Drums Along the Mohawk

The Hamburg based drummer and percussionist Sven Kacirek has been working steadily producing commissions and compositions since 2001, occasionally finding time to realise his own solo albums in the lucid gaps. Scarlet Pitch Dreams (PINGIPUNG 32) is one of them, released in April 2012. Many of his commissions have, unsurprisingly, been employed for contemporary dance and theatre projects, although on the strength of this album I think he should also look into film soundtracks as another career strand; many of these tracks resemble cues from a suspense drama or a police-procedural TV show shot in grainy blue and silver hues, but there are also lighter and more melodic moments, some of them even slightly humorous in tone. Stylistically, it’s mostly the sound of very clipped piano notes or vibraphone runs picking out the tunes, layered on top of swishy jazz-like beats and cluttered rhythms.

The Sonic Laocoön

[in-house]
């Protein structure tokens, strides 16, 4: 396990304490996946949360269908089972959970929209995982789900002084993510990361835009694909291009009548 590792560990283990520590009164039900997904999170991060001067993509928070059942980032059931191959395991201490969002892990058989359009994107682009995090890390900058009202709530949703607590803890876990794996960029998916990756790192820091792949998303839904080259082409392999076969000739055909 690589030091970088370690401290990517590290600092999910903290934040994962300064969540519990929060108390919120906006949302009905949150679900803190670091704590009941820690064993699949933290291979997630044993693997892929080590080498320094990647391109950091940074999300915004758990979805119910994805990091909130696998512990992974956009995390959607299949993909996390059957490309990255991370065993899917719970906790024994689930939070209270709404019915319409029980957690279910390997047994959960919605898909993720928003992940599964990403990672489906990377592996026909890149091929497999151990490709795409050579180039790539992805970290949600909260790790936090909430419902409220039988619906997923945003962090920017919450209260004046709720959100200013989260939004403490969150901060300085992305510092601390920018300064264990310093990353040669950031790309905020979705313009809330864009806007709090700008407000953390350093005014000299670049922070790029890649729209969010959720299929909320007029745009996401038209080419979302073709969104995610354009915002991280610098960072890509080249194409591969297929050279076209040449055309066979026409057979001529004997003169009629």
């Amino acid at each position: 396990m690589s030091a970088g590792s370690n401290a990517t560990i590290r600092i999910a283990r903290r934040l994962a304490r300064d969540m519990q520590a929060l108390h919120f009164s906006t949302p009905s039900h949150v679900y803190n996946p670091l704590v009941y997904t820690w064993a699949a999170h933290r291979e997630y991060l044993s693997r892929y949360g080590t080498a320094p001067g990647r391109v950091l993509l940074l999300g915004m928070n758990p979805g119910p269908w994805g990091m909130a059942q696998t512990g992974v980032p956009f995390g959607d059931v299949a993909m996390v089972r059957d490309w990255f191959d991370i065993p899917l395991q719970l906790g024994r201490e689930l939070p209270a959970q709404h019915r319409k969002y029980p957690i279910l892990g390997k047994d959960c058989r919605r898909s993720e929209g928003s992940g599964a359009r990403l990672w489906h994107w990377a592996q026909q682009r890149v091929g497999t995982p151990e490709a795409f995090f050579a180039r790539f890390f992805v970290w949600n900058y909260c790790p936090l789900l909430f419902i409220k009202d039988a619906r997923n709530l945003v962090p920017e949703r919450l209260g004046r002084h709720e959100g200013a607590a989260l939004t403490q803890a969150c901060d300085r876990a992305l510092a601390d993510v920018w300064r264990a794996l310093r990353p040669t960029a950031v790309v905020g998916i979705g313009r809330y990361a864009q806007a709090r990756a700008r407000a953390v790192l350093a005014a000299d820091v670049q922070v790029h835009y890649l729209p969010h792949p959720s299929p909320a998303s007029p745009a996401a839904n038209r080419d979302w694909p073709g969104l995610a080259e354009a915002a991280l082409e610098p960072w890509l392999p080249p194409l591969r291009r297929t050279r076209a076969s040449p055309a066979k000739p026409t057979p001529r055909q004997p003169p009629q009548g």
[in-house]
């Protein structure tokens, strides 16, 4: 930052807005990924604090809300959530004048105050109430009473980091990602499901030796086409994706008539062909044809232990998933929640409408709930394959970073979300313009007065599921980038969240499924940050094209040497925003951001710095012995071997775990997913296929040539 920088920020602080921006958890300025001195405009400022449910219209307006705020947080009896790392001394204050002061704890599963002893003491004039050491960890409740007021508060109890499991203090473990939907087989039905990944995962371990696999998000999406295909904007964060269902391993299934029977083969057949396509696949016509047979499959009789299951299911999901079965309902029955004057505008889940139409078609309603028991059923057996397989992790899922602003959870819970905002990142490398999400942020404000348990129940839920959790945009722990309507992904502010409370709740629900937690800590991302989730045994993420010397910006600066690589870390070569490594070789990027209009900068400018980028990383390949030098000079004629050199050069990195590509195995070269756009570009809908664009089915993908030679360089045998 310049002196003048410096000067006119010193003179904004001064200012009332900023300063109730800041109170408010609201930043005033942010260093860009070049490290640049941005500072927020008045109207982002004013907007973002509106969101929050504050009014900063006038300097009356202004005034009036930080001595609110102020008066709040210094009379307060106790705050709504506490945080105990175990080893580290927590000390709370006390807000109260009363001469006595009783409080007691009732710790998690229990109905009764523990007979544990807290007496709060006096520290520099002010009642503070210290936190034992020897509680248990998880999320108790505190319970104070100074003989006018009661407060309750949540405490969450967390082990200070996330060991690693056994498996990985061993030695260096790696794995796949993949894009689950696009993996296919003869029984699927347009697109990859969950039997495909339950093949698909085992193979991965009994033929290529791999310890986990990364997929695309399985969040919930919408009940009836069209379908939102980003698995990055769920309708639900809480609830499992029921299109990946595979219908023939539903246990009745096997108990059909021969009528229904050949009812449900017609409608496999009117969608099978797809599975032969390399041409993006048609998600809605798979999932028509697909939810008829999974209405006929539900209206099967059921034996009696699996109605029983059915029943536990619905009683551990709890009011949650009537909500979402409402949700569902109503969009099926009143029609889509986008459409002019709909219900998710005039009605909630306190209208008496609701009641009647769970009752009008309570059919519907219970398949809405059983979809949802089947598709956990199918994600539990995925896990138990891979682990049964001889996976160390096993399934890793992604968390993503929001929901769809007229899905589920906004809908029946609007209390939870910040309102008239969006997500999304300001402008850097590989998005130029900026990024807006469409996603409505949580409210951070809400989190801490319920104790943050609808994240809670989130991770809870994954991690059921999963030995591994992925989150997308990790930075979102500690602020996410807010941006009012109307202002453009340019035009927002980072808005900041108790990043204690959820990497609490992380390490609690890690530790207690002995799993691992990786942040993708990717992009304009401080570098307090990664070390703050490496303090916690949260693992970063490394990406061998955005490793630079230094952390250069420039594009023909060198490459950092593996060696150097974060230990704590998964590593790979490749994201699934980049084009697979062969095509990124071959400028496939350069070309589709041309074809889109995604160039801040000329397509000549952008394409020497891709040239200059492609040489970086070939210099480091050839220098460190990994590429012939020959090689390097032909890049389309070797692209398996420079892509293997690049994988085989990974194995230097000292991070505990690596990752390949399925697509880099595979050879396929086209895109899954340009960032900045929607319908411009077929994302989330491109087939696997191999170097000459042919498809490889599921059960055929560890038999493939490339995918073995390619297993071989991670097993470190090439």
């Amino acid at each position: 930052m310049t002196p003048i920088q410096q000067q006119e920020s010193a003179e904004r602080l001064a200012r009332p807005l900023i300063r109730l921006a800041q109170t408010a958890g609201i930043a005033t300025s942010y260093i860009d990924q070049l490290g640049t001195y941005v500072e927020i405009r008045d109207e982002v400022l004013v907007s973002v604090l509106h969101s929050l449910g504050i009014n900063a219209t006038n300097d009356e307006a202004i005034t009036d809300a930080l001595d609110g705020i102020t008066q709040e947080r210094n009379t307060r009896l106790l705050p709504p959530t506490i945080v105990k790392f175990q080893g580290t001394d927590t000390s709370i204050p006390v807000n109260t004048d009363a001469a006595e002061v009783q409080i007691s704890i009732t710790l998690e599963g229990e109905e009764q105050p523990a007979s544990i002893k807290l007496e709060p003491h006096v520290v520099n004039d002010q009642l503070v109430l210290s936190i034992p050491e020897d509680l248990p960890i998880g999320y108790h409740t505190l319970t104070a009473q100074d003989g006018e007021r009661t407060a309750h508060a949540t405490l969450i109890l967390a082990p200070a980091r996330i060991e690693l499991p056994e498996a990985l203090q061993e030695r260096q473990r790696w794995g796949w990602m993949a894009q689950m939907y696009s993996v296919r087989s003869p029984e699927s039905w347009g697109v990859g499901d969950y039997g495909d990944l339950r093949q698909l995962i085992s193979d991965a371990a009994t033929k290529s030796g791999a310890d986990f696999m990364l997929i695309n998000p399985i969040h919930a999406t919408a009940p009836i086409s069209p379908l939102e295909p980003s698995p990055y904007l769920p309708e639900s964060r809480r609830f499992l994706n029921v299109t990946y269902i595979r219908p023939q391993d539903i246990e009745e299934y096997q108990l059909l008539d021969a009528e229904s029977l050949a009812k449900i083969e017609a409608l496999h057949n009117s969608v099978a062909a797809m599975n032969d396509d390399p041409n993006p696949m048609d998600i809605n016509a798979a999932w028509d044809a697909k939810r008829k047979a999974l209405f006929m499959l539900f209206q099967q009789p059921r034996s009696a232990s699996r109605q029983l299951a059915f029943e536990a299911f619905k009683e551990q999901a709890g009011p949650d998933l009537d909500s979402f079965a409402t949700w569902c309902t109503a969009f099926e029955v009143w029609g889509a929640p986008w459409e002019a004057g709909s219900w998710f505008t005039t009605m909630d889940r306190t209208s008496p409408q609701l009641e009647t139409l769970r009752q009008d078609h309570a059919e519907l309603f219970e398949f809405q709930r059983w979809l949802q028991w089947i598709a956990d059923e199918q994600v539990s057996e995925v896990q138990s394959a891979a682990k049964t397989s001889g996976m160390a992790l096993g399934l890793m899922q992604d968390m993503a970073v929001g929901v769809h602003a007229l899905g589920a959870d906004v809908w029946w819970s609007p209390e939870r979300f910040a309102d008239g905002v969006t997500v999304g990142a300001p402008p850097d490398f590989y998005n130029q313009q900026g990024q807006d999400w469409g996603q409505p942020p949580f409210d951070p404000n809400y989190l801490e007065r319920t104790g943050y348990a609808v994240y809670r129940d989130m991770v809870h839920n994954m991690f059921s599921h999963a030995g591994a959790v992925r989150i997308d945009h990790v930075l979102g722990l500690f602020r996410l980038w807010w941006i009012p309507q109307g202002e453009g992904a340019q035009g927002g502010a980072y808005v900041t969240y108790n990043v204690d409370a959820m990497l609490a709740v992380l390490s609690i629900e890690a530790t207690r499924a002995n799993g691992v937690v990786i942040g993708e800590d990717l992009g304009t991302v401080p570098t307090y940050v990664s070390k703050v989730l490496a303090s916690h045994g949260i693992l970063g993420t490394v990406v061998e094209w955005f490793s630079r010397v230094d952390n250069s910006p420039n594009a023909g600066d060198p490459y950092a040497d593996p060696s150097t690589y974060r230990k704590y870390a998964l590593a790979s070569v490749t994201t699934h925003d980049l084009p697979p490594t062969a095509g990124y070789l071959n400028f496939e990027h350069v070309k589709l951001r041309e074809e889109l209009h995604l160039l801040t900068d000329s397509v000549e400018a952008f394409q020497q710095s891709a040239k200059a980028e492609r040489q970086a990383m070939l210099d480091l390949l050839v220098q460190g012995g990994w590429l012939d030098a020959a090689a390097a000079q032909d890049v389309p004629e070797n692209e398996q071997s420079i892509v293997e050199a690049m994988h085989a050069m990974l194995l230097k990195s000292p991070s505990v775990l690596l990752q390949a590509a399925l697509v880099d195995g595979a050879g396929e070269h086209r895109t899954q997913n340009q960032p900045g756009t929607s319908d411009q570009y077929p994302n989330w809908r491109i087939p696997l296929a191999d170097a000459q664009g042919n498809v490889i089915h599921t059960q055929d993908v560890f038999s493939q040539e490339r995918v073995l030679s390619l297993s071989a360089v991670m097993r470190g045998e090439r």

Convolution (TARTARUGA RECORDS TTRCD011) by Max Bondi impressed me in places with its simplicity and stern countenance. We haven’t heard from this fellow since a 2007 team-up with Ala Muerte which came out on Public Guilt, and I can’t seem to find out much else about him at this time. Some of the tracks on Convolution are just very basic electronic drones, with hardly any variations to ease their sullen disposition, and could be characterised by Max’s disciplined refusal to let them develop into anything resembling “ambient” or other pleasurable sensations. Bondi keeps his little pets on a tight leash, and feeds them only on scraps of tofu and raw turnip. For me these murmuring beasts are at their best when situated in the lower register, growling and humming in subsonic manner as if poised for the kill, or else beaming death-rays of hate across the nation. Two tracks which do this very well are ‘Kami’ and ‘Catoptrics’, although ‘Ori’ also has a strong dose of this anti-social poison laced within its broth. However, the last four tracks from ‘Faltung’ onwards follow a different path, and I think these are examples of the sequencer running a pattern through an electronic instrument. These tumbling acrobats are a bit too “bouncy” for me at the moment, but I think at other times in one’s day they would present an interesting monkey-puzzle for the mind to ascend; aye, a plate of sonic macaroni served with epoxy resin instead of grated cheese. Unravel the noodles as ye may. The sleeve art may have something to do with tessellations; it reminds me of an old board game I used to have, where the challenge was to use basic shapes like squares and triangles and form exact pictures of animals, and the only clue they gave us was a silhouette. I expect to puzzle over Bondi’s music in much the same way.